The blue sky is blue, like blue bubblegum

Someone once accused me of overusing the word “beautiful.” I didn’t ask for further clarification, so I’m not quite sure what exactly she meant by “overusing,” unless she thought that I throw around the word “beautiful” so much that some of its meaning chips off. But I don’t know how that’s possible, and so I disagree with her, and I pity those who can’t find beauty even if it’s staring them in the face.

There is no such thing as too much beautiful. The beauty is everywhere. I just acknowledge it and appreciate it. Ain’t nothing wrong with that, I say.

Maybe my friend was jaded. Or perhaps she was just being realistic. Either is valid and understandable. I’ll be the first to admit that I don’t always know enough about the state of the world to have a suitably articulate and intellectual discussion about it, and I’ll also be the first to admit that that’s a sad thing indeed. I don’t know as much as I should about international policies and political economy, about foreign relations and humanitarian issues, and yet even I know enough to be quite aware that the world is a jacked-up place, that not everyone has access to beauty as I do. And I constantly wonder what I could do to fix that, I really do. It’s just that the link between thinking and acting is, for me, all too often a tenuous one.

But I don’t think there’s anything whatsoever wrong with being easily amused though, or reveling in the beautiful moments that come my way, moments that I don’t choose, but which choose me instead. I cling to the beautiful, and that’s what keeps me happy and sane. If anything about my mentality and mindset could ever be characterized as “sane,” that is.

So these are my beautiful moments:

Beautiful is the four-year-old boy with blonde hair and gray eyes, who watched me secretly for several minutes at the public library before walking up to me, aiming the full measure of his gap-toothed grin my way, and whispering loudly, “Assalaamu alaikum!”

Beautiful is the sound of silence, on the days I listen hard enough.

Beautiful is my pajama-clad father, wandering around the house with his endless cups of coffee, singing the Beatles and Pashto songs while my mother smiles indulgently.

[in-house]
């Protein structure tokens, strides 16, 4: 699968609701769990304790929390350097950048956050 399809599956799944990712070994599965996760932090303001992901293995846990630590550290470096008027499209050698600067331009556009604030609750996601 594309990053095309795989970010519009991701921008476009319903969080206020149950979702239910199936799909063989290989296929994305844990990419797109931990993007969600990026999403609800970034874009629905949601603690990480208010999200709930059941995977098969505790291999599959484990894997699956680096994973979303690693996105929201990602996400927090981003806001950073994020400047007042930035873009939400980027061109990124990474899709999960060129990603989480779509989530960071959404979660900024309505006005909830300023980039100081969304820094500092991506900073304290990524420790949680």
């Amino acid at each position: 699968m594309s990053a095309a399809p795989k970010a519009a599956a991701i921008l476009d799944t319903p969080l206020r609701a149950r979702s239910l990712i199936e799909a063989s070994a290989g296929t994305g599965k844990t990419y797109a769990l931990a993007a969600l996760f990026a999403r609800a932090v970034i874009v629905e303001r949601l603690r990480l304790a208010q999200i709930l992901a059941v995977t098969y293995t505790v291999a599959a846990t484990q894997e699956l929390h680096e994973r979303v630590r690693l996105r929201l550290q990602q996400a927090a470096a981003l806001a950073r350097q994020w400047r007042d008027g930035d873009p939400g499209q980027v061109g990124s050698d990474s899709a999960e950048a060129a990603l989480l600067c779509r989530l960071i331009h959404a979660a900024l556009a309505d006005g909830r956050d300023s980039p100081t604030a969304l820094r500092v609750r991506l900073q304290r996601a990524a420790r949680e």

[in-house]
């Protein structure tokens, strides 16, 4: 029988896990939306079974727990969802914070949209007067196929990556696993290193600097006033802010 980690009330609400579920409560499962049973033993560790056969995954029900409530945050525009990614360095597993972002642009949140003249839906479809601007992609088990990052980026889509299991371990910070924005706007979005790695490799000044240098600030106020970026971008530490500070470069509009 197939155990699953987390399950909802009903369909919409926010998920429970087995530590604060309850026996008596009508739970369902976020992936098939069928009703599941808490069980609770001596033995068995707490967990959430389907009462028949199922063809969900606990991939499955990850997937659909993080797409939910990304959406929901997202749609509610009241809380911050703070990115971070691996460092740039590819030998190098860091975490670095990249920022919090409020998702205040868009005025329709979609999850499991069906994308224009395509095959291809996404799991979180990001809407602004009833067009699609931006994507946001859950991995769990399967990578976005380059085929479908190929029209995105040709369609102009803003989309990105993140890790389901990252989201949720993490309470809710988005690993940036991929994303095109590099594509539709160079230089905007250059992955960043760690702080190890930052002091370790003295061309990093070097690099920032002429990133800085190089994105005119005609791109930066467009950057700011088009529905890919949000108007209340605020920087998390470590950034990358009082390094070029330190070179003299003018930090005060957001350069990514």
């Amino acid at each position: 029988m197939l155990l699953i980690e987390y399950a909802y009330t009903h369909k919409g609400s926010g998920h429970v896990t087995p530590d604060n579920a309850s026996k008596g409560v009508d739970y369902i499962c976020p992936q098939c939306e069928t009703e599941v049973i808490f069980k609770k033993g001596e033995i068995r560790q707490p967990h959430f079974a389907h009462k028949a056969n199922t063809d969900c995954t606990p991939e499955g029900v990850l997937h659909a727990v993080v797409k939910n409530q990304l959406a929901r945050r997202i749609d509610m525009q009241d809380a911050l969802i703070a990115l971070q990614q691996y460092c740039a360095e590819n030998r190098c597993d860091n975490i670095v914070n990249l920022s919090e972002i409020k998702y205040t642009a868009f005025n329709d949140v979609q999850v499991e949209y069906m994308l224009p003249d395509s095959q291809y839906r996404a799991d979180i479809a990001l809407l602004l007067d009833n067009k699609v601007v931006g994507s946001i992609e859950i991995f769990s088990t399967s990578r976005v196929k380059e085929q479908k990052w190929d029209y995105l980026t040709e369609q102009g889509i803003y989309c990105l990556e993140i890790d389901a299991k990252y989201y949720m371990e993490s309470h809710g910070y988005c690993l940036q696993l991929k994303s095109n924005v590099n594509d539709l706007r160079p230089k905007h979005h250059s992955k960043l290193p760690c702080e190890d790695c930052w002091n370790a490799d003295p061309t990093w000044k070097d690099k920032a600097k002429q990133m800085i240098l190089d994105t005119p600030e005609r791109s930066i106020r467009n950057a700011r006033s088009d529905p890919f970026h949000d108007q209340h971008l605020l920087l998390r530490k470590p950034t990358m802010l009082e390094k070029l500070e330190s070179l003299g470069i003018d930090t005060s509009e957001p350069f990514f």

Beautiful means miracle-bubble bottles and 94-pack of crayons as birthday presents, bead bracelets and construction-paper hats, and all the other little things that remind me of kindergarten.

Beautiful is the peace found in the University arboretum, on a bench behind the School of Law.

Beautiful means nonchalantly ordering french fries at the most expensive Italian restaurant in town, and amusedly watching the waiter widen his eyes in uncontained horror.

Beautiful means road trips with friends, empty freeways late at night, mix CDs that cradle a memory within each track.

Beautiful is my sister’s wide smile and my brother’s rib-crushing bear-hugs, and the way laughter comes so easily to all of us.

Beautiful means the stars in the sky, the deer on our street, my father’s firm belief that a walk in the gardens is a perfect cure for a horrid day.

Beautiful is my friend, Jason, overawed and visibly shaken after witnessing a shahadah, because it brought back memories of his own conversion a year ago.

Beautiful means driving over a bridge and turning my head to look down and marvel at the bay.

Beautiful means the fuzzy blue socks I wear around the house, even though my family laughs at me for always being cold.

Beautiful are the hills and mountains which serve as a personal reminder that I’m almost home.

Beautiful is my learned ability to constantly redefine the word “home,” to appreciate the merits of change, to laugh at my faults yet silently attempt to change them.

Beautiful is the expression on my tutees’ faces when they’ve grasped a difficult calculus concept.

Beautiful means stretching out on a window-seat up on the third floor of the University library, the huge branches of the courtyard tree serving as my towering neighbor on the other side of the glass, so that I feel as if I’m enclosed within my very own tree-house.

Beautiful means being conscious of God’s presence with a clarity that increases daily.

Beautiful is a rain-drenched, flower-filled wheelbarrow; a toddler’s chubby arms around my neck; the sound of leaves blowing across the road.

Beautiful means time well-spent with friends, means laughing too loud and so hard that my stomach aches and my eyes water and I almost fall out of my chair.

You still reading? I could go on ‘til my fingers fell off from all this typing, and it still wouldn’t be enough.

Tell me what you find beautiful.


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